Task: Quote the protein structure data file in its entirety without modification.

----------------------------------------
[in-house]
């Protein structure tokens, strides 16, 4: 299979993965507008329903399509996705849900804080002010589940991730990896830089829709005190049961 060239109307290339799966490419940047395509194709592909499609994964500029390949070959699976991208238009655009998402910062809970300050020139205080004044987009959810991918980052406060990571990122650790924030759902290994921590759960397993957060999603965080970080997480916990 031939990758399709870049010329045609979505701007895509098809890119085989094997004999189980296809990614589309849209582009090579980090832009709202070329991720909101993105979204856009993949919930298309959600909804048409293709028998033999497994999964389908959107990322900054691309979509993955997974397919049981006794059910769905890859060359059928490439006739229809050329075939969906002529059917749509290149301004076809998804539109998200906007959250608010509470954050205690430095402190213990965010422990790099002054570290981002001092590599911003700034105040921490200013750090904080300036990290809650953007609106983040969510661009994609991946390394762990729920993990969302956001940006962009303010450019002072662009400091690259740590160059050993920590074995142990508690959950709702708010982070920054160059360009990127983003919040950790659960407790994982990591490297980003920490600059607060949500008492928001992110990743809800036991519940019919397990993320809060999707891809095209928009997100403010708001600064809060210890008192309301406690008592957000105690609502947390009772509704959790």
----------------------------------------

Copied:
[in-house]
């Protein structure tokens, strides 16, 4: 299979993965507008329903399509996705849900804080002010589940991730990896830089829709005190049961 060239109307290339799966490419940047395509194709592909499609994964500029390949070959699976991208238009655009998402910062809970300050020139205080004044987009959810991918980052406060990571990122650790924030759902290994921590759960397993957060999603965080970080997480916990 031939990758399709870049010329045609979505701007895509098809890119085989094997004999189980296809990614589309849209582009090579980090832009709202070329991720909101993105979204856009993949919930298309959600909804048409293709028998033999497994999964389908959107990322900054691309979509993955997974397919049981006794059910769905890859060359059928490439006739229809050329075939969906002529059917749509290149301004076809998804539109998200906007959250608010509470954050205690430095402190213990965010422990790099002054570290981002001092590599911003700034105040921490200013750090904080300036990290809650953007609106983040969510661009994609991946390394762990729920993990969302956001940006962009303010450019002072662009400091690259740590160059050993920590074995142990508690959950709702708010982070920054160059360009990127983003919040950790659960407790994982990591490297980003920490600059607060949500008492928001992110990743809800036991519940019919397990993320809060999707891809095209928009997100403010708001600064809060210890008192309301406690008592957000105690609502947390009772509704959790």